She's an animal! He's an animal! YOU'RE an animal! We're all animals! Learn more about all kinds of animals (including humans) here!
Full book of lesson plans: 2021 SRP Library Lesson Plans Full Book.pdf (tulsalibrary.org)
- Unlikely Animal Friends
- Emperor Penguin Writing Work
- Monkey See, Monkey Write
- Book of Amazing Animals
- Frogs in Fact & Fiction
The giraffe is the only animal born with horns" by badjonni is licensed under CC BY-SA 2.0
What Curious Creatures Will YOU Write About?
What are your favorite animals? What animals would you like to learn more about? This summer, create a book of “Curious Creatures” like this young writer and artist named Elizabeth! After reading several books about animals (which she found at the library!), she decided to draw pictures and write sentences about peacocks, hamsters, cats, flamingos, sloths, and parrots.
Elizabeth's Creatures: Cats
Cats are cute pets. They are very snuggly. And they love to purr. They love to sleep - ZZZZ.
Elizabeth's Creatures: Flamingos
Flamingos are pink and pretty creatures. They eat shrimp to get pink.
Elizabeth's Creatures: Guinea Pigs
Guinea pigs are adorable but get smelly after awhile. Guinea pigs' fur keeps them warm.
Elizabeth's Creatures: Sloths
Sloths are slow adorable creatures. Sloths stay in one place so long moss will start to grow on them!
Elizabeth's Creatures: Pandas
Pandas are black and white. Pandas eat bamboo.
Elizabeth's Creatures: Parrots
Parrots are colorful pets. Parrots can talk all day.
Elizabeth's Creatures: Hamsters
Hamsters can store food in their cheeks. Hamsters can run through tubes.
Elizabeth's Creatures: Turtles
Turtles can breathe through their butts. After they lay their eggs, they will never return to them.
Kids Read Curious Detective: Tails & Tales
You want to learn about animals, but where do you start? Are you a "just the facts" Curious Detective reader? This list is for you!
Kids Read Connector: Tails & Tales
If your favorite books follow realistic characters and stories, you are a Connector, and this list connects Connectors and animals!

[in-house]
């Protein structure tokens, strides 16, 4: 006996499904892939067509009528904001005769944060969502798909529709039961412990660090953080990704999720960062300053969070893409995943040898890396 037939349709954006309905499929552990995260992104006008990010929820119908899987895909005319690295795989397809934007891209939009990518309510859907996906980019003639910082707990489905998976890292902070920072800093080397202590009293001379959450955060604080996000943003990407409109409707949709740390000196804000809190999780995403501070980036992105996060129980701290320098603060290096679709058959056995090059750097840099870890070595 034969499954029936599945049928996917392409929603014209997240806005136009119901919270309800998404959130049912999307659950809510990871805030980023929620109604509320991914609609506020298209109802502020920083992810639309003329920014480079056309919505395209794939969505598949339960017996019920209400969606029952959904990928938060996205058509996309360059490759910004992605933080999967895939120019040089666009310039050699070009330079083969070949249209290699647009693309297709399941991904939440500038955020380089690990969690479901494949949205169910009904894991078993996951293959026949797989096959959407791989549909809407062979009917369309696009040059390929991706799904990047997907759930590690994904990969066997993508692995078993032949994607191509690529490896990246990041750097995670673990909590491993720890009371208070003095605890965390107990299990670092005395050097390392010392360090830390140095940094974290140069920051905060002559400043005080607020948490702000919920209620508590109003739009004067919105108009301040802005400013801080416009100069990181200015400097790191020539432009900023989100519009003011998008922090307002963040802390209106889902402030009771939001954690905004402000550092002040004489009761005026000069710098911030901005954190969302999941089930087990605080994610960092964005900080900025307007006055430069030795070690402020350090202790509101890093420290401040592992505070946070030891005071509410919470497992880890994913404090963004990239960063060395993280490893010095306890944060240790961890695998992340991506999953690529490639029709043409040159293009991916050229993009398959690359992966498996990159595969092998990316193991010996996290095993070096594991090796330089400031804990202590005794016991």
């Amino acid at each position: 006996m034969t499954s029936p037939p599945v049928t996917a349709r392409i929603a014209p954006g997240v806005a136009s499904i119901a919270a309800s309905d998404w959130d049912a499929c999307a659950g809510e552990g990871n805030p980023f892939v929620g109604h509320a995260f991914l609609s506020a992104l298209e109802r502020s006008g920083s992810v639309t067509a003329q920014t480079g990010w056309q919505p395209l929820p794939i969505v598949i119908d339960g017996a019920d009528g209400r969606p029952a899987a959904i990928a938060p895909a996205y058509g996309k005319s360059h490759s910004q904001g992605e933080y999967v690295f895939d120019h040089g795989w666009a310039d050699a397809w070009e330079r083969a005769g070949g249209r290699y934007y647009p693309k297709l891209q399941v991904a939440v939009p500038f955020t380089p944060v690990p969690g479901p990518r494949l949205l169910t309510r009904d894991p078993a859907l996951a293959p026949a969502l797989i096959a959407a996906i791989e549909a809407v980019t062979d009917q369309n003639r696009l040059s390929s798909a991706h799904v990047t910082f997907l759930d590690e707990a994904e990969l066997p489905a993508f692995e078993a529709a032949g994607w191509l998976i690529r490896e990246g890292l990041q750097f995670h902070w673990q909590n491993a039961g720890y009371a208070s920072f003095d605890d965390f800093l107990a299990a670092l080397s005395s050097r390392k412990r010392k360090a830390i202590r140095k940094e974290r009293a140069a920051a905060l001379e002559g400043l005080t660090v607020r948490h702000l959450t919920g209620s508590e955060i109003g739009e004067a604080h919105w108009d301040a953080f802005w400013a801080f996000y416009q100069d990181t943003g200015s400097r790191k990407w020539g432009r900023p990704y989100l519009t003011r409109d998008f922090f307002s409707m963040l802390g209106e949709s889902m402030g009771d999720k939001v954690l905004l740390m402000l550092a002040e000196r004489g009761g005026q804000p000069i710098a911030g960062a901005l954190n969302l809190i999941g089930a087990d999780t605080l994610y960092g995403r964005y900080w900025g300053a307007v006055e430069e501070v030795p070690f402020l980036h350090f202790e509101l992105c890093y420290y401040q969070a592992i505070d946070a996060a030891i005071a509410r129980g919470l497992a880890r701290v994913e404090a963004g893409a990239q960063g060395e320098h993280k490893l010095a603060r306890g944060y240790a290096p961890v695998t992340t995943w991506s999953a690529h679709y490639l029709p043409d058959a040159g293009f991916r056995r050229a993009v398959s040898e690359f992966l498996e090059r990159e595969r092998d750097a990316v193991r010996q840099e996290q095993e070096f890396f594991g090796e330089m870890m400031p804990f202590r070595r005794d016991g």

Kids Read Magic, Dragons, and Swords: Tails & Tales
Do you love reading books with magic, dragons, and swords? These books feature animals both real and made-up (including dragons!) and are perfect for you.
Kids Read Class Clown: Tails & Tales
What's funnier than animals? This list of books is perfect for the kid that loves to laugh and is interested in funny animals.
Kids Read Adventure Time: Tails & Tales
This list is perfect for the kid who loves adventure with a side of animals!
Kids Read Serial Reader: Tails & Tales
If you enjoy learning more about characters and how they change over time then you will enjoy these engaging serial reads. This list of books is perfect for the kid that loves to read series and are interested in animals.
Are Bugs Animals?
The easy answer is YES! Insects and spiders are part of the Animal Kingdom, though, unlike mammals, they are classified as “invertebrates” – they don’t have a backbone inside their bodies. Other invertebrates include creatures like jellyfish, worms, and starfish.
What Is An Invertebrate?
There are two main types of animals: vertebrates and invertebrates. Humans and animals like dogs and cats are vertebrates, which means we have an inside skeleton, or bones inside of our bodies. Invertebrates are animals that don’t have bones inside of their bodies.
Some invertebrates include:
- Echinoderms – spiny sea creatures like starfish and sea urchins
- Crustaceans – sea creatures like lobsters and crabs with many legs and two sets of antennae
- Arachnids – spiders! Eight legs and two body parts
What Makes a Mammal?